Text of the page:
The sanitary well cap (blue metal plate on well casing) and concrete pad on top of a grout seal help protect well water from surface contaminants. The spigot on the well cap is solely for sampliing purposes and is a requirement in this specific area of NE Jackson County. Image: AJ Weiss, FDOH.

Many residents in the Florida Panhandle rely on groundwater from private wells for home consumption. While public water systems are regulated federally to ensure safe drinking water, private wells are not regulated. Well users are responsible for ensuring the safety of their water. 

Recommended practices to protect your well water quality

Basic care at and around your well will reduce the risk of contaminating your well water.

  • Make sure that the well is properly sealed at the surface to keep pollutants from getting directly into your well and groundwater. A sanitary seal or sanitary well cap (which caps the surface end of the well casing) keeps surface water, pathogens, insects and other animals, chemicals, liquid fuels, and debris from getting directly into your well. Grout, which works as a sealant, is used to fill the space between the well casing and the edge of the borehole when a well is drilled. It prevents surface water from flowing down along the outside of the well casing directly to the groundwater being drawn by the well.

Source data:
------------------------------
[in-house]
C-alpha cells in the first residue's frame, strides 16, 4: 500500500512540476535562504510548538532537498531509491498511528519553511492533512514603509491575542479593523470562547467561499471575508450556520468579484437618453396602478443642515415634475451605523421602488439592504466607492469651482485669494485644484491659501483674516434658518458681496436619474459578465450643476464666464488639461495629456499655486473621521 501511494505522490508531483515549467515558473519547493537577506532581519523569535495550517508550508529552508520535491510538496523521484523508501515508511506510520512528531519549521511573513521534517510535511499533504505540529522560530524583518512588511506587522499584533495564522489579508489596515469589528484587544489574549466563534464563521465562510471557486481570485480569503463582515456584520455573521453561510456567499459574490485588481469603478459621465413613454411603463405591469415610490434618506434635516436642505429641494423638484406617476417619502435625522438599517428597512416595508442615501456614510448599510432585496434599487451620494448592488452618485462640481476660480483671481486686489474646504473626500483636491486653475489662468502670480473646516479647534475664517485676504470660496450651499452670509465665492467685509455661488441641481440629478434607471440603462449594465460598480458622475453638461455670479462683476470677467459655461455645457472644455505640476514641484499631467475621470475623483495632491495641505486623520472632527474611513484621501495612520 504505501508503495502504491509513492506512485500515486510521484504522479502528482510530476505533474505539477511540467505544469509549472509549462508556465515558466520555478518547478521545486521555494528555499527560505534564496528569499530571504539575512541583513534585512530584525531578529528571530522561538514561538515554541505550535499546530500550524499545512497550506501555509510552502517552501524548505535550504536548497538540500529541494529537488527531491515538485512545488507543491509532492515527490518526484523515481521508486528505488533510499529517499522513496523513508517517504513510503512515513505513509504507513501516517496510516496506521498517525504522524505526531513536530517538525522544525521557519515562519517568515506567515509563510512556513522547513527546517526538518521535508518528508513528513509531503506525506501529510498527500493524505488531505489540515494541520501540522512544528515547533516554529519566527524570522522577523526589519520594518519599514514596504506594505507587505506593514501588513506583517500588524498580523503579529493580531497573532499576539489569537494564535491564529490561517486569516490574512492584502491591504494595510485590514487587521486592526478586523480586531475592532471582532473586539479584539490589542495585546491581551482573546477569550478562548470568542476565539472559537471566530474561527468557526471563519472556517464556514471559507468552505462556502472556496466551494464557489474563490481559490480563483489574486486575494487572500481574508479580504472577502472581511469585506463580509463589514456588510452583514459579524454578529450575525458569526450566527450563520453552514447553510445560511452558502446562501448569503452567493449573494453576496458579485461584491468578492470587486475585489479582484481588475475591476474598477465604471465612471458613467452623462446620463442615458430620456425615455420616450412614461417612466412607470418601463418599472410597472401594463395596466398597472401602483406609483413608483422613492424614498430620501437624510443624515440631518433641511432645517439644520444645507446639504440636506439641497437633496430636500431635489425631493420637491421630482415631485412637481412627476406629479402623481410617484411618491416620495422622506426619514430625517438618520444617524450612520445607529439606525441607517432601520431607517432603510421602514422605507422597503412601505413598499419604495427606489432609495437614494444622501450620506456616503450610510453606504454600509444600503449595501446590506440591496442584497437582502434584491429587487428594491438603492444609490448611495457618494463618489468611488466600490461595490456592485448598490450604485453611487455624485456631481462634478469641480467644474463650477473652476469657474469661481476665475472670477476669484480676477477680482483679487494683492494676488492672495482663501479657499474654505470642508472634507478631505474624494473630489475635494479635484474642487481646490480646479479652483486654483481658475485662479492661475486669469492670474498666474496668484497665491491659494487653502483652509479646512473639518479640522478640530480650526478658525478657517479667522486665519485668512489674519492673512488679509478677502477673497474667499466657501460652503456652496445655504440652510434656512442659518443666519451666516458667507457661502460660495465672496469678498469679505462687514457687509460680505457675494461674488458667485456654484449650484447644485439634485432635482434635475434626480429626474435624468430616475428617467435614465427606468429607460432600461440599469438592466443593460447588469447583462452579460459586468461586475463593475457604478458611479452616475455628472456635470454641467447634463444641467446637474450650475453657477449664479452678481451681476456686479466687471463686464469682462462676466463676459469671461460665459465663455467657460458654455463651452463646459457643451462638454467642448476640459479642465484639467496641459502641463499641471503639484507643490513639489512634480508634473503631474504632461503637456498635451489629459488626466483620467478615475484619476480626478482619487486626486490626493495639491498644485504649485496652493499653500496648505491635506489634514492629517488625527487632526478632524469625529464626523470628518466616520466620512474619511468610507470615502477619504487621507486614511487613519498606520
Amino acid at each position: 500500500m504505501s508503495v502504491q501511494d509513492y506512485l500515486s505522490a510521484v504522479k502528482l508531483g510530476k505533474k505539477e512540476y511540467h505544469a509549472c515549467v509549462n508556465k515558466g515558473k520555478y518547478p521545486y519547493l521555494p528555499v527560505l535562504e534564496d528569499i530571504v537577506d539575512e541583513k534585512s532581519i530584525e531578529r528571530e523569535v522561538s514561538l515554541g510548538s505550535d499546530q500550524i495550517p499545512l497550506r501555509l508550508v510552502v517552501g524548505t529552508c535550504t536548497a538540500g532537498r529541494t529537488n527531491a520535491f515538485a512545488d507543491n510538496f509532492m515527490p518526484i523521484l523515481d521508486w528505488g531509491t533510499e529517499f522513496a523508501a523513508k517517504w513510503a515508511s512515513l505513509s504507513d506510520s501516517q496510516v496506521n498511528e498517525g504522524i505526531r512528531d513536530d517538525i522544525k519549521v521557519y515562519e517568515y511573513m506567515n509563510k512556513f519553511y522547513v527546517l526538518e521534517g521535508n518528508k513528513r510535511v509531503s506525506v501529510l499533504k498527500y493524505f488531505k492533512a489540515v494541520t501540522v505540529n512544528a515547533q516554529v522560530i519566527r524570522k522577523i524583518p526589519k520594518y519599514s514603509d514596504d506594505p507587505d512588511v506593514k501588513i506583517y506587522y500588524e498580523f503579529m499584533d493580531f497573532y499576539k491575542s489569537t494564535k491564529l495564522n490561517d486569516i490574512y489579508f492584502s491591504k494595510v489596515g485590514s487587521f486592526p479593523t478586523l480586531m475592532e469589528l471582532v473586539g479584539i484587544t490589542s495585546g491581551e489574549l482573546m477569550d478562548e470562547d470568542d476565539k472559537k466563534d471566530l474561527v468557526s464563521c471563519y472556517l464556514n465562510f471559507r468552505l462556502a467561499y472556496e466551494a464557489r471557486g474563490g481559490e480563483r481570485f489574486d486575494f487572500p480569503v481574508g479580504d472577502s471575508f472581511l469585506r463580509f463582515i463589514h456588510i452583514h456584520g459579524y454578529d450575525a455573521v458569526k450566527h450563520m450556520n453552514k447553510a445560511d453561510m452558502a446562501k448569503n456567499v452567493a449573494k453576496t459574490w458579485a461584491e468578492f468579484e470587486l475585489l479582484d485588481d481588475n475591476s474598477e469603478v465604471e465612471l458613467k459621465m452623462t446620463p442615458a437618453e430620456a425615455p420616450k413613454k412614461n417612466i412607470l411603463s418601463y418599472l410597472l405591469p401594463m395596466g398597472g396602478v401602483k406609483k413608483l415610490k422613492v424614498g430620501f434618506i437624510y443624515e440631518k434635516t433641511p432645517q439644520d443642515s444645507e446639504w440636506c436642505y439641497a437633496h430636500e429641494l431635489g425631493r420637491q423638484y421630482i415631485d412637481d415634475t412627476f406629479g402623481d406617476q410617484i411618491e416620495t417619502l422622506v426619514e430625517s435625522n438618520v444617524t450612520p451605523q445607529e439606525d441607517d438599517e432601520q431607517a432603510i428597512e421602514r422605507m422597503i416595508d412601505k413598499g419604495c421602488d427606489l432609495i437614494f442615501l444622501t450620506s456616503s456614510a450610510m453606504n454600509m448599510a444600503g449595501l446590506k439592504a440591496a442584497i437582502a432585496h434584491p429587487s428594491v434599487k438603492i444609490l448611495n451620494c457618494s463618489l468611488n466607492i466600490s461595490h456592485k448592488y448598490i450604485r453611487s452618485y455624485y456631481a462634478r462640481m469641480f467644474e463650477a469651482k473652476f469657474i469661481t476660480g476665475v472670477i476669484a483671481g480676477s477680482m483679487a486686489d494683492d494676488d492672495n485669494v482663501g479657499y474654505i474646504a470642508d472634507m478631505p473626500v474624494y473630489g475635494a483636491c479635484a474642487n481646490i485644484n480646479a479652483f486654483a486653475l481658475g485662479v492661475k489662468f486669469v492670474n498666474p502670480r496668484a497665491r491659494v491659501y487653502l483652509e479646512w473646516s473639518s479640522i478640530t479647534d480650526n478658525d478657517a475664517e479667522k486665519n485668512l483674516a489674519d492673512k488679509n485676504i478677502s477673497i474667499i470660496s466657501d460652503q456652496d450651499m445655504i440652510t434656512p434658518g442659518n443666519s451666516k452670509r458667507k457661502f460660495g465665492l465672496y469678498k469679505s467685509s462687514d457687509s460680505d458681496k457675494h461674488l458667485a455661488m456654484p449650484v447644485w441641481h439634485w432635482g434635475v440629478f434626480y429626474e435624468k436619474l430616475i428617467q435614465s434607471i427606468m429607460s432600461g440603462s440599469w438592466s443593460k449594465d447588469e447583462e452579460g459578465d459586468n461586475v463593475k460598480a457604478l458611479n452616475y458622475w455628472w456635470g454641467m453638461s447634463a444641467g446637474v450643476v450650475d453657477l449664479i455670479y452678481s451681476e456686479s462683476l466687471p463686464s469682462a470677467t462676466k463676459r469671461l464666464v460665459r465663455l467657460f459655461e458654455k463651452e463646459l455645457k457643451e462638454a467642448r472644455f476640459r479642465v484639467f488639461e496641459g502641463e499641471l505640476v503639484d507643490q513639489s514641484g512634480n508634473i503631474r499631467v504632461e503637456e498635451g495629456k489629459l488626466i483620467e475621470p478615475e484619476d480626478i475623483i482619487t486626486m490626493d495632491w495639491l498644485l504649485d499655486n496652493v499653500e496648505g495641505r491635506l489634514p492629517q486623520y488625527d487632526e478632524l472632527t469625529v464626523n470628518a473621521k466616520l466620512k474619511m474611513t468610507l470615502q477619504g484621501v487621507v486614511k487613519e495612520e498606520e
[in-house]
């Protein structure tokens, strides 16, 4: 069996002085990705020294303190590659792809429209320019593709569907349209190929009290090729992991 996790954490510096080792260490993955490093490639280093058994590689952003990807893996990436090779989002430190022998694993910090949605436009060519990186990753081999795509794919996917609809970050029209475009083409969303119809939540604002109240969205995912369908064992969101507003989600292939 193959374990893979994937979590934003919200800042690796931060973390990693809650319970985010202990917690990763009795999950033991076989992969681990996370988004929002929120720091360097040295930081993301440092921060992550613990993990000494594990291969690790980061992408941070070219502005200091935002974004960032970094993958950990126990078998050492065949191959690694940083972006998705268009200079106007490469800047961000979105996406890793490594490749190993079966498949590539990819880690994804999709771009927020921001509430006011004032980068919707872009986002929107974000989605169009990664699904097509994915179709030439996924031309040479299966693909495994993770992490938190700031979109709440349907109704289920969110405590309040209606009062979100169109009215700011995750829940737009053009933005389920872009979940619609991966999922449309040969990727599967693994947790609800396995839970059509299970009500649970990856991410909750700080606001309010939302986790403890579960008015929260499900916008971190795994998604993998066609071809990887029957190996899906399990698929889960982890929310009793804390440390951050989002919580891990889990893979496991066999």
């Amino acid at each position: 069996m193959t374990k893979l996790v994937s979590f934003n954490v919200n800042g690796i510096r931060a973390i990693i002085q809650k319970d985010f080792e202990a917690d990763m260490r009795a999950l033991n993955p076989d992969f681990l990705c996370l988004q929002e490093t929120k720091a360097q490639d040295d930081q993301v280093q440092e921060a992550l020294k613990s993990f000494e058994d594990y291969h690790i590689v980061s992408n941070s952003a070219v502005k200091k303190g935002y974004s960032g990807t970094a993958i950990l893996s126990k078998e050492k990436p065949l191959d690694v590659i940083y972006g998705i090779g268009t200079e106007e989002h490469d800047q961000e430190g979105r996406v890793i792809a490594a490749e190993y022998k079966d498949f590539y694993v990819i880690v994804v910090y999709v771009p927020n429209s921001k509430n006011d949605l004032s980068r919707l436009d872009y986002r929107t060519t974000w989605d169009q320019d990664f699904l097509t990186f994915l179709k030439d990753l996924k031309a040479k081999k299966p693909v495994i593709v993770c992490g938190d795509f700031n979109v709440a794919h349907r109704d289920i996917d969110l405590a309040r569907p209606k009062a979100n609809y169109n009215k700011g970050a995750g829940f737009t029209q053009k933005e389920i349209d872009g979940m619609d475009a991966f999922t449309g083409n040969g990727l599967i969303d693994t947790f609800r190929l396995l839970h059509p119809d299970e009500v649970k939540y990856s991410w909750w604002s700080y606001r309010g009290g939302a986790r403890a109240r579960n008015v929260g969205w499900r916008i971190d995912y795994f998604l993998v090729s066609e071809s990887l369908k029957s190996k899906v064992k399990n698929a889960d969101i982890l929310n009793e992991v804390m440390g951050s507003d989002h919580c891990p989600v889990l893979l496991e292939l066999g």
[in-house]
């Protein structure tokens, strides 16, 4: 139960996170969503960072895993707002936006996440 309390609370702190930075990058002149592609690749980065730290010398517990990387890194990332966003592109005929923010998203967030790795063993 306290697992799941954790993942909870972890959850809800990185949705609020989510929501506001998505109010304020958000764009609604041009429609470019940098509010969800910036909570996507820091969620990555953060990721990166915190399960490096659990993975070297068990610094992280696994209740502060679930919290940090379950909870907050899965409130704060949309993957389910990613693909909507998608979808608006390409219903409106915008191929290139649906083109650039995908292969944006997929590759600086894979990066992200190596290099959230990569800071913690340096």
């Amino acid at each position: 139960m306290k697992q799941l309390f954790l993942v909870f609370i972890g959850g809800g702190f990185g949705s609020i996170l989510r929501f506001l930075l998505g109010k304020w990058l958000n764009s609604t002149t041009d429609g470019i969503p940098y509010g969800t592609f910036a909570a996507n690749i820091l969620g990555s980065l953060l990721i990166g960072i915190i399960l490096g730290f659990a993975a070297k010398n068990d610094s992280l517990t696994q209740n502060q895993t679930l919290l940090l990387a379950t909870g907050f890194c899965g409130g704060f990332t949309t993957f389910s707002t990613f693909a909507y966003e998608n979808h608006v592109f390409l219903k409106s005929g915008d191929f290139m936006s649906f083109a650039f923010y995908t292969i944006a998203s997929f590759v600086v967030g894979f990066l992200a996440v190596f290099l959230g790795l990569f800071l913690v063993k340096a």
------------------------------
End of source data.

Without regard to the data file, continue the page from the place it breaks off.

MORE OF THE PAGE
• Keep the area around your well clean and accessible.
  • Make sure there is at least a 75 ft separation distance between your well and your septic system (this is required in Florida).
  • A well shouldn’t be close to (no less than 75 ft) or downhill from an animal enclosure.
  • Don’t store chemicals, fertilizers, or fuel near your well or in a well house.
  • Don’t use a well (residential or agricultural) as a chemical mixing station.

What should you test your well water for and where can you have it tested?

Contact you local county health department office for information on how to test your well water to ensure it is safe to drink. Image: F. Alvarado

At a minimum, the Florida Department of Health (FDOH) recommends testing drinking water annually for bacteria (total coliform bacteria and fecal coliforms, usually E. coli). Other contaminants that they recommend testing for include nitrate, lead, and pH.

Depending on where you live and current or past activities in your area, other contaminants may affect your well water quality. Call your local health department to see what they advise testing for.   It’s also important to reach out to them for testing recommendations when:

  • There is a change in the taste, appearance, or odor of your water
  • There is recurring gastrointestinal illness or other unexplained illness in the household
  • Your well is flooded or damaged
  • You have a spill of oil, liquid fuels, solvents, or other chemicals into or near your well
  • Any time services or repairs are done and the sanitary seal on your well is opened

Many county health departments provide testing for bacterial contamination at a minimum. If they do not offer testing for a particular contaminant, they can help point you to commercial labs in the area for testing. The Florida Department of Environmental Protection (FDEP) also maintains a list of certified water testing labs, which you can search by county. Through good maintenance practices and annual testing, you can help maintain your well water quality.

Andrea Albertin